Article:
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Gardeners' Dirt: It's all about garden design

By Kathy Klein - Victoria County Master GardenerEdited by Charla Borchers Leon
Sept. 1, 2011 at 4:01 a.m.

The entrance of Victoria Educational Gardens, inside the main gate, contains various design elements that could be in a real English cottage garden.  Notice the lines of the walkways, the shapes and mass of the features, numerous flowers and trees with various textures, and colors interspersed throughout.

For the purpose of this article, design is differentiated from style. Garden styles, to name a few, include English cottage garden, herb garden, vegetable garden, water garden, Zen garden, xeriscape garden and cactus garden. Each style brings to mind a specific mix of vegetation and accessory features, but each of these styles has an underlying structure that is the garden's design.


The bones of garden design incorporate some elemental principles of design including line, shape, mass, texture, color and empty space.

Hidden within the style is elemental design, the bones of the garden. For example, if you want a square foot garden, do you want 3 square feet by 3 square feet, or 2 square feet by 4 or would you prefer 5 square feet by 5 squares? If you are designing a water garden, will you have one level or more so that you can incorporate a water fall?


A garden, such as a square-foot garden, is built on shapes, and in this case, squares, that are combined in usually a rectilinear fashion to produce the designed structure. Next, the mass, texture and color, and in this case the functionality come into the picture. Tall plants are placed to the rear or center to allow proper light for closely planted neighbors. Texture and color are incorporated by the distinct differentiation produced by the variety of plants, such as ferny-topped carrots, red tomatoes and peppers, a few marigolds adding color and other green leafy vegetation.


An herb garden is sometimes a closely planted mixture of many interesting herbs, and other times it is meticulously designed as a medieval, intricate, interlaced garden near the kitchen of a castle, manor or estate. In the latter case, lines may intertwine to form the appearance of shapes, such as knots and chains of plants. Colors may vary from the palest sage green, to the darkest purple basil, and mass will also be identifiable interspersed with empty space. Once again, the texture is produced by the large variety of contrast in leaf shapes and sizes. Do the above descriptions form a picture in your mind?


Now, bring the idea of garden design closer in view. In fact, take the idea to the Master Gardener Victoria Educational Gardens, across from the control tower at Victoria Regional Airport. With further reading, refer to the included photos.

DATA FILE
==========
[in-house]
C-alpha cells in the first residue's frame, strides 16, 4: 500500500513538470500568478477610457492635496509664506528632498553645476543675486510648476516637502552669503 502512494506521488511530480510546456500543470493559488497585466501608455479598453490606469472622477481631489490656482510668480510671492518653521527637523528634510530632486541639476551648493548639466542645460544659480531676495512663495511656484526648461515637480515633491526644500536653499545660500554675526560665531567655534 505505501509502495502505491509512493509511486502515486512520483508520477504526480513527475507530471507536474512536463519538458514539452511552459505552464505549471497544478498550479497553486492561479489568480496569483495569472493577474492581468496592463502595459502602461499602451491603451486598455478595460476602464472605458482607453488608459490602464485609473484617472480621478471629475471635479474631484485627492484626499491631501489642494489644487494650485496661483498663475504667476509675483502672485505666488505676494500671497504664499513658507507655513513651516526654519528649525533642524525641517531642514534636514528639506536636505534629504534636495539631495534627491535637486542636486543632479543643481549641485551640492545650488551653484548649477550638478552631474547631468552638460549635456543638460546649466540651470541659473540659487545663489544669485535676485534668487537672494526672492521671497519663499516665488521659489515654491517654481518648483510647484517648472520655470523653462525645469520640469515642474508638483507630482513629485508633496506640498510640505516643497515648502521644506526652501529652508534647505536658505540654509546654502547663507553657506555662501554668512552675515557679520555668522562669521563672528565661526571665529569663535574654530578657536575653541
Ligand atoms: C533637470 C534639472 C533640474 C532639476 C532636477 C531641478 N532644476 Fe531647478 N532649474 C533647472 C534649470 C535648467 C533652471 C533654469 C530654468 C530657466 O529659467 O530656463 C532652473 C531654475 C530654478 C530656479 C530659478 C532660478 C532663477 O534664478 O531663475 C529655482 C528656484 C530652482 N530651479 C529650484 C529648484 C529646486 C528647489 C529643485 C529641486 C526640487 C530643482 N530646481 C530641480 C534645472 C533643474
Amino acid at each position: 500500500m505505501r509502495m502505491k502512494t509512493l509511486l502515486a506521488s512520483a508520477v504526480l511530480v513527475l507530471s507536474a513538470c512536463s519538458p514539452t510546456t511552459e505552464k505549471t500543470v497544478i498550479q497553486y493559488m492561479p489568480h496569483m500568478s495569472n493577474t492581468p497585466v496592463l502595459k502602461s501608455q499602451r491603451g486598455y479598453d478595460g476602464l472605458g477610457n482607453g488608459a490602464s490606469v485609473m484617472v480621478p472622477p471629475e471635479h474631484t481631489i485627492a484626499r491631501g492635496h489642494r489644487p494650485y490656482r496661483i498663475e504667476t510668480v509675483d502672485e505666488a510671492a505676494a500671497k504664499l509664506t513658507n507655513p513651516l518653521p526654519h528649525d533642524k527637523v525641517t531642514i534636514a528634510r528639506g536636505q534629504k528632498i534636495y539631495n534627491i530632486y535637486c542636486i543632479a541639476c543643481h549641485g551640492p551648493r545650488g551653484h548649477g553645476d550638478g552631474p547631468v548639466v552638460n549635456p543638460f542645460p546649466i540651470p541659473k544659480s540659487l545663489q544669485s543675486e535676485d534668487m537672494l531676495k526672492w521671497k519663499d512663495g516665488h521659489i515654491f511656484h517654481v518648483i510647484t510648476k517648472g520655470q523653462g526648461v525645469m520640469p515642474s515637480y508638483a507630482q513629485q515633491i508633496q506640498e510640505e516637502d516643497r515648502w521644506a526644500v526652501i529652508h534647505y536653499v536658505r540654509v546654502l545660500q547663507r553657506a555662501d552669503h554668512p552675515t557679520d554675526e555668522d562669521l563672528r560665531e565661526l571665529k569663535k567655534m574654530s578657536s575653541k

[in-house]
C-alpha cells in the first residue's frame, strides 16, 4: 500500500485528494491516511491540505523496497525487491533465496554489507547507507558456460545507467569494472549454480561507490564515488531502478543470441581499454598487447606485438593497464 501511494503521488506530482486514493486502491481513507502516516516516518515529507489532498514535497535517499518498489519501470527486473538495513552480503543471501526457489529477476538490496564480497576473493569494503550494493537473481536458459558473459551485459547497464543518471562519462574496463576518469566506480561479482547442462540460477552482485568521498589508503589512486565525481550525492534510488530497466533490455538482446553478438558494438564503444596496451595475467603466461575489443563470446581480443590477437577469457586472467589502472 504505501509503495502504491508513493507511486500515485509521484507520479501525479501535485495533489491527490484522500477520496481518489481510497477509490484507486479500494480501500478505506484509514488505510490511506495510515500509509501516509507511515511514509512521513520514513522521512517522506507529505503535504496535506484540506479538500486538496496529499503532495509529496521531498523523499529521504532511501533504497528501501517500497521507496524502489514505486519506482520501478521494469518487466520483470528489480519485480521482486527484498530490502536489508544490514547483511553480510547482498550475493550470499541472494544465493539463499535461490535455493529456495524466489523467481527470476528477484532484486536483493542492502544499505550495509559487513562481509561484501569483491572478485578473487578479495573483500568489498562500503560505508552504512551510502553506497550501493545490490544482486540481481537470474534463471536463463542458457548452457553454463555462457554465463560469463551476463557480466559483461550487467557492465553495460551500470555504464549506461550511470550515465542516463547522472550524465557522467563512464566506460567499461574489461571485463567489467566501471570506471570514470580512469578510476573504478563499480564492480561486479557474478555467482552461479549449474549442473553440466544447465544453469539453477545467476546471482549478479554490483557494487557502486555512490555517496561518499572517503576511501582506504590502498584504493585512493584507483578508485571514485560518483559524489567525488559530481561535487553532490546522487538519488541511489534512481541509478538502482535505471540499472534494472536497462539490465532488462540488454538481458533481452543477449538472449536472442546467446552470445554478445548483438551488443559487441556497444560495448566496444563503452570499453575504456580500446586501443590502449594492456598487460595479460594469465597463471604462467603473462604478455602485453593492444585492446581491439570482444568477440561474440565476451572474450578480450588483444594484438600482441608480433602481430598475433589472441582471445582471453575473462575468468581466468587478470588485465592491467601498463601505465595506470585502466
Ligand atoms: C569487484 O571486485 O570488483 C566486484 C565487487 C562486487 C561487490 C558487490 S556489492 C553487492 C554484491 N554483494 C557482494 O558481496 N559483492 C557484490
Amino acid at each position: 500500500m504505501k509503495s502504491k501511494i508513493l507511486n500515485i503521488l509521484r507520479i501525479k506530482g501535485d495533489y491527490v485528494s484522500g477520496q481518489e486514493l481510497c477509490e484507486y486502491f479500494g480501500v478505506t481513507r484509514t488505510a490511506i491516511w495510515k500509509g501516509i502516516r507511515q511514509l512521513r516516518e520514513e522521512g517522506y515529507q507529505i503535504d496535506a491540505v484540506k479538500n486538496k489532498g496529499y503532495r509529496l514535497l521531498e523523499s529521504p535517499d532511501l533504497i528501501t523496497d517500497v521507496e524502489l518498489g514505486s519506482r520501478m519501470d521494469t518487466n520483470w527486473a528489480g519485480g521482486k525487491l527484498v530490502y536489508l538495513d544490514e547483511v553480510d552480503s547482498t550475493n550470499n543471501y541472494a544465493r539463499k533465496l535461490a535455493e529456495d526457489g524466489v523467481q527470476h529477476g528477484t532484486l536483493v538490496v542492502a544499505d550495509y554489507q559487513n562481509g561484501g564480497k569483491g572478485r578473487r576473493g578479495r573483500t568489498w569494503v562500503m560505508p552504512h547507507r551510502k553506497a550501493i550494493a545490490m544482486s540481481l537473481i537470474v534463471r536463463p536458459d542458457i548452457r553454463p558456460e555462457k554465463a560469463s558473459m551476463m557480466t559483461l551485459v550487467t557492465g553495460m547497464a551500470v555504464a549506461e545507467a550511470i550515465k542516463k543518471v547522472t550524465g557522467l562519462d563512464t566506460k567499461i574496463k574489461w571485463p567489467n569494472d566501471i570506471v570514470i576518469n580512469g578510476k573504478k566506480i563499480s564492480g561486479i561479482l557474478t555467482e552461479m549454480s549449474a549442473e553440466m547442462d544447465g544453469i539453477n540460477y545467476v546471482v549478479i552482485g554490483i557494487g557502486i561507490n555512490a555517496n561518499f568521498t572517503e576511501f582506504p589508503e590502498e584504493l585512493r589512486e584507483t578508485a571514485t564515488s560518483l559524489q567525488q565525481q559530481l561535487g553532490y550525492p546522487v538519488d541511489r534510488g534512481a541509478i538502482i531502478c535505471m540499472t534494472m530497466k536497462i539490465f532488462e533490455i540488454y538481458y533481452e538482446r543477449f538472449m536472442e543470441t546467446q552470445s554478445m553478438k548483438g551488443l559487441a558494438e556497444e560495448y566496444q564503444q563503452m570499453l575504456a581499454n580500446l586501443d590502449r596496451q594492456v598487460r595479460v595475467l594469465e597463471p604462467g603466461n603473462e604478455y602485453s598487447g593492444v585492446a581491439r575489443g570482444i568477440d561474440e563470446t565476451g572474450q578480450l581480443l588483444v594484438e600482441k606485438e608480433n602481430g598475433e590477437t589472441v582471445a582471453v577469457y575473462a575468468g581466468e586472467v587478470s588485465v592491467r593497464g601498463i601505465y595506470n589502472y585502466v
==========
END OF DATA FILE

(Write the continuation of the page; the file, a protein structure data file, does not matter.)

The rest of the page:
The lovely area inside the main gate of VEG on Bachelor Drive has some of the characteristics of a real English cottage garden. The Master Gardeners, who care for and maintain this section of VEG, somehow manage to always provide a breath of beauty for us whenever we enter the garden. Think about the design bones or concepts that underlie the beauty.

Line is evident in the walkways and the edges of the beds. Shape and mass are represented by the water lily feature, the beds, accessories, structures, fences, buildings, plants and trees that fill the area. Color abounds. Textures are varied and the empty space is indicative of butterflies flittering through the area.


Travel to another part of VEG on the opposite side of the Officer's Club building. Tucked away with the ground covers, behind the water garden, you will find the Zen garden. In its simplicity, it is a good place to examine structural bones and think about garden design.


Empty space is a very important design element here. Lines are established by the edges, the visual sight path within the Zen garden and the lines raked into the gravel that can vary with the elements, the strokes and how recent the raking. The raked lines can represent a stream of water to the degree that it seems to flow, and this is the most fluid part of the existing design.

Form is established by a rock that split in transport, Japanese lanterns, and these same elements contribute mass and texture to the design. The lantern, rocks, raked lines in the gravel and edges are varied textures in the design as it presently stands.

The other design element is color. There is no color, right? But look closely, is the lantern lighter than the stone? What about the shadows that are cast?


In talking with one fellow Master Gardener, the idea arose that a much larger rock would enhance the Zen garden. While working with another master gardener, we discussed that the Zen garden needs a Japanese maple. What do you think? How would you arrange or change the space in relation to the other elements? While you are thinking this way, you are working in garden design.

No wonder novelty shops sometimes sell desktop Zen gardens complete with sand and pebbles and a tiny rake to allow people to practice various arrangements at finger tip level.

Next time, you view a garden, look beneath the style and see the bones or design concepts that are in the garden.

The Gardeners' Dirt is written by members of the Victoria County Master Gardener Association, an educational outreach of Texas AgriLife Extension - Victoria County. Mail your questions in care of the Advocate, P.O. Box 1518, Victoria, TX 77901; or, or comment on this column at



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